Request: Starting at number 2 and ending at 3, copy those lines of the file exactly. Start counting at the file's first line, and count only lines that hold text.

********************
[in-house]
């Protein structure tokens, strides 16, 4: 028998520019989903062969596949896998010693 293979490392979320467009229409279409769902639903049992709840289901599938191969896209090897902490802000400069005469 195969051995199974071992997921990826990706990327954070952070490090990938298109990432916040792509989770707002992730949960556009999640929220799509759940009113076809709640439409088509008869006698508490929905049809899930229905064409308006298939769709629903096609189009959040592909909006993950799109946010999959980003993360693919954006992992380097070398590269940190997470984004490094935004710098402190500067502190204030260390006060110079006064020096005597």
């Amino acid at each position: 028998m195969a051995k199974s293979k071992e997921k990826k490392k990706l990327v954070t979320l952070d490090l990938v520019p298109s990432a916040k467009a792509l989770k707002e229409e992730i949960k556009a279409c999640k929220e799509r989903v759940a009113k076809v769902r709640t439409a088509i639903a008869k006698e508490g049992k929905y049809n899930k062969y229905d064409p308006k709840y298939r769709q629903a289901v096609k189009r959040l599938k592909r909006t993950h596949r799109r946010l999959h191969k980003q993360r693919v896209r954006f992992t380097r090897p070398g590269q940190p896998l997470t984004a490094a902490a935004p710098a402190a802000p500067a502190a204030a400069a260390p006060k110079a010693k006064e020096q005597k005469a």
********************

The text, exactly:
């Protein structure tokens, strides 16, 4: 028998520019989903062969596949896998010693 293979490392979320467009229409279409769902639903049992709840289901599938191969896209090897902490802000400069005469 195969051995199974071992997921990826990706990327954070952070490090990938298109990432916040792509989770707002992730949960556009999640929220799509759940009113076809709640439409088509008869006698508490929905049809899930229905064409308006298939769709629903096609189009959040592909909006993950799109946010999959980003993360693919954006992992380097070398590269940190997470984004490094935004710098402190500067502190204030260390006060110079006064020096005597």
């Amino acid at each position: 028998m195969a051995k199974s293979k071992e997921k990826k490392k990706l990327v954070t979320l952070d490090l990938v520019p298109s990432a916040k467009a792509l989770k707002e229409e992730i949960k556009a279409c999640k929220e799509r989903v759940a009113k076809v769902r709640t439409a088509i639903a008869k006698e508490g049992k929905y049809n899930k062969y229905d064409p308006k709840y298939r769709q629903a289901v096609k189009r959040l599938k592909r909006t993950h596949r799109r946010l999959h191969k980003q993360r693919v896209r954006f992992t380097r090897p070398g590269q940190p896998l997470t984004a490094a902490a935004p710098a402190a802000p500067a502190a204030a400069a260390p006060k110079a010693k006064e020096q005597k005469a």